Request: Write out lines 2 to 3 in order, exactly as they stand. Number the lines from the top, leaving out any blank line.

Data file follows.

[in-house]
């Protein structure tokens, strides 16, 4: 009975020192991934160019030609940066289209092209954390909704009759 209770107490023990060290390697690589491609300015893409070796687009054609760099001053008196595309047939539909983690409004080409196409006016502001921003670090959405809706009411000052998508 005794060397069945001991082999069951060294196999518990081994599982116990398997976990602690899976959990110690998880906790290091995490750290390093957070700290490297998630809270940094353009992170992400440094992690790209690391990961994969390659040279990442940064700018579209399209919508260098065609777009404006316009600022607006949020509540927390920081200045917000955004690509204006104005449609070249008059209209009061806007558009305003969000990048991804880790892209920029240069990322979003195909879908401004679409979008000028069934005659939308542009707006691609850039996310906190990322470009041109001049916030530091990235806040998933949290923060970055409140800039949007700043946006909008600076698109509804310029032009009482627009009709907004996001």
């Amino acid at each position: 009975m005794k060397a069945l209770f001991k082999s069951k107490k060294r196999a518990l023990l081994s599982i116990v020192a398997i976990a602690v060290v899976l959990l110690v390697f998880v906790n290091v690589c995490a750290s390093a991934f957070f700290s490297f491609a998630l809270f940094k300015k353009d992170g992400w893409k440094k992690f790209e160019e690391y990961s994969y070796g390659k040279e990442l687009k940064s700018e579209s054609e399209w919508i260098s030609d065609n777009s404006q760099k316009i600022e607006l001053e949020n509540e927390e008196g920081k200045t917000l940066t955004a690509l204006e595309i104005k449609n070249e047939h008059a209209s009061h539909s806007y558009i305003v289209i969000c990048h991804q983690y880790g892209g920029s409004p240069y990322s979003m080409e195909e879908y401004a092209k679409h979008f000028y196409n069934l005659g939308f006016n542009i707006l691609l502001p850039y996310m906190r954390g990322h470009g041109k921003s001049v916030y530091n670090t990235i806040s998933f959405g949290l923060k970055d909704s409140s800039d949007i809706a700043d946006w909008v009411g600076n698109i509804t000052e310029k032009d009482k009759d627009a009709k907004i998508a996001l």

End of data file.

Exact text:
């Protein structure tokens, strides 16, 4: 009975020192991934160019030609940066289209092209954390909704009759 209770107490023990060290390697690589491609300015893409070796687009054609760099001053008196595309047939539909983690409004080409196409006016502001921003670090959405809706009411000052998508 005794060397069945001991082999069951060294196999518990081994599982116990398997976990602690899976959990110690998880906790290091995490750290390093957070700290490297998630809270940094353009992170992400440094992690790209690391990961994969390659040279990442940064700018579209399209919508260098065609777009404006316009600022607006949020509540927390920081200045917000955004690509204006104005449609070249008059209209009061806007558009305003969000990048991804880790892209920029240069990322979003195909879908401004679409979008000028069934005659939308542009707006691609850039996310906190990322470009041109001049916030530091990235806040998933949290923060970055409140800039949007700043946006909008600076698109509804310029032009009482627009009709907004996001």
């Amino acid at each position: 009975m005794k060397a069945l209770f001991k082999s069951k107490k060294r196999a518990l023990l081994s599982i116990v020192a398997i976990a602690v060290v899976l959990l110690v390697f998880v906790n290091v690589c995490a750290s390093a991934f957070f700290s490297f491609a998630l809270f940094k300015k353009d992170g992400w893409k440094k992690f790209e160019e690391y990961s994969y070796g390659k040279e990442l687009k940064s700018e579209s054609e399209w919508i260098s030609d065609n777009s404006q760099k316009i600022e607006l001053e949020n509540e927390e008196g920081k200045t917000l940066t955004a690509l204006e595309i104005k449609n070249e047939h008059a209209s009061h539909s806007y558009i305003v289209i969000c990048h991804q983690y880790g892209g920029s409004p240069y990322s979003m080409e195909e879908y401004a092209k679409h979008f000028y196409n069934l005659g939308f006016n542009i707006l691609l502001p850039y996310m906190r954390g990322h470009g041109k921003s001049v916030y530091n670090t990235i806040s998933f959405g949290l923060k970055d909704s409140s800039d949007i809706a700043d946006w909008v009411g600076n698109i509804t000052e310029k032009d009482k009759d627009a009709k907004i998508a996001l």